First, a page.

When President Barack Obama laid out his deficit plan Monday, he wasn't just trying to sell a policy. When he pressed for tax hikes on the rich and announced, "This is not class warfare," he was trying to exorcise a demon that has bedeviled the Democratic Party for decades and in the process deprive the Republicans of one of their trustiest weapons. The reaction from the right was swift and sure: "Class warfare!"
Wall Street has been devastating Main Street for some time. And when the politicians -- most of them bought by Wall Street -- say nothing, it's called "responsible economics." But when somebody, anybody, complains about people suffering and that the political deck in official Washington has been stacked in favor of Wall Street, the accusation of class warfare quickly emerges. "Just who do these people think they are," they ask. The truth is that the people screaming about class warfare this week aren't really concerned about the warfare. They're just concerned that their class -- or the class that has bought and paid for their political careers -- continues to win the war.
So where is God in all of this? Is God into class warfare? No, of course not. God really does love us all, sinners and saints alike, rich and poor, mansion dwellers and ghetto dwellers. But the God of the Bible has a special concern for the poor and is openly suspicious of the rich. And if that is not clear in the Bible nothing is.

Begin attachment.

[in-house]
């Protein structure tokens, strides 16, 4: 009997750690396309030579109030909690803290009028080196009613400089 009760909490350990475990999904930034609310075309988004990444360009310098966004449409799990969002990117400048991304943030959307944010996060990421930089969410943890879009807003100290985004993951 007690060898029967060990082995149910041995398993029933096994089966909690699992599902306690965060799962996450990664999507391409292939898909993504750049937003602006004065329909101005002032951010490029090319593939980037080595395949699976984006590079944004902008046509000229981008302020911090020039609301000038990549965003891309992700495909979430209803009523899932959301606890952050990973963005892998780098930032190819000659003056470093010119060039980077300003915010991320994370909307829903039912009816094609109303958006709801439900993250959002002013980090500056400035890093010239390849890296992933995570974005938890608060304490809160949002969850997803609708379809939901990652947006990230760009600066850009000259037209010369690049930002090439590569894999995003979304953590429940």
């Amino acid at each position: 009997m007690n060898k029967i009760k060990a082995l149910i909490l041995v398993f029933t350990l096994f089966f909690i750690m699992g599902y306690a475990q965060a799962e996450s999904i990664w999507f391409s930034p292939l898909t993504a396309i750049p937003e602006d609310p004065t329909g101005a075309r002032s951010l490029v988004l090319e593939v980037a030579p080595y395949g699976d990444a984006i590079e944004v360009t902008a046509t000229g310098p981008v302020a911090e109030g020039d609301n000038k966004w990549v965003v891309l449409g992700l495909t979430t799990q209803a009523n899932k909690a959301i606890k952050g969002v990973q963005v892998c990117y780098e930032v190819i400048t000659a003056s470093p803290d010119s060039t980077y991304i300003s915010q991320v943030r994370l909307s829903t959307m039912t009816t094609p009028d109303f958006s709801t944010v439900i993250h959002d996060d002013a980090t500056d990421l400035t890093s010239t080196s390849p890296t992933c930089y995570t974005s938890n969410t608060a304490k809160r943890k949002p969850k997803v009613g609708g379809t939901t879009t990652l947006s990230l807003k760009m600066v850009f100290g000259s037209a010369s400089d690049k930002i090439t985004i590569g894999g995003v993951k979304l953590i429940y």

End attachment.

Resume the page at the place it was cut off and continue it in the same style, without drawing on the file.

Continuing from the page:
A new study says that might just be how it works, as long as the taxes are progressive. The study was conducted in 54 nations with over 59,000 respondents. The polling tracked the expressed well being of respondents and then checked for correlations in taxation systems. The end result? On average, those who lived in a country with a highly progressive tax system reported a higher level of quality of life, more positive daily experiences, and fewer negative ones. Overall, people are happier the more progressive their tax system is.
It's an academic paper and the authors don't jump to any political conclusions, but they do provide at least one plausible explanation. The study notes that simply increasing government spending does not increase overall happiness. But people are happier in countries with higher levels of progressive taxation because they are more satisfied with basic government services, such as quality of education and health care.
More than 140 prominent Protestant leaders from 12 Latin American countries have signed an "open letter to the Christian churches of the United States," asking American Christians to stand with "the most vulnerable members of US society" who would be affected by proposed budget cuts to the social safety net.
Citing the Circle of Protection as a positive Christian witness, the signers also expressed their dismay. "We view with deep concern recent decisions in the United States that will add to the suffering of the most vulnerable members of US society," the letter read. It was signed by a broad array of Latin American religious communities, including leaders of the Latin American Council of Churches, the United Bible Society of Latin America, evangelical councils and alliances in Peru, Ecuador, Honduras, Argentina, Brazil, Bolivia, and Uruguay, the Fellowship of Evangelical Churches (CONELA), the Association of Reformed and Presbyterian Churches of Latin America (AIPRAL), Micah Network, Indigenous Association of Peruvian Amazonia, and the Latin American Biblical University in Costa Rica.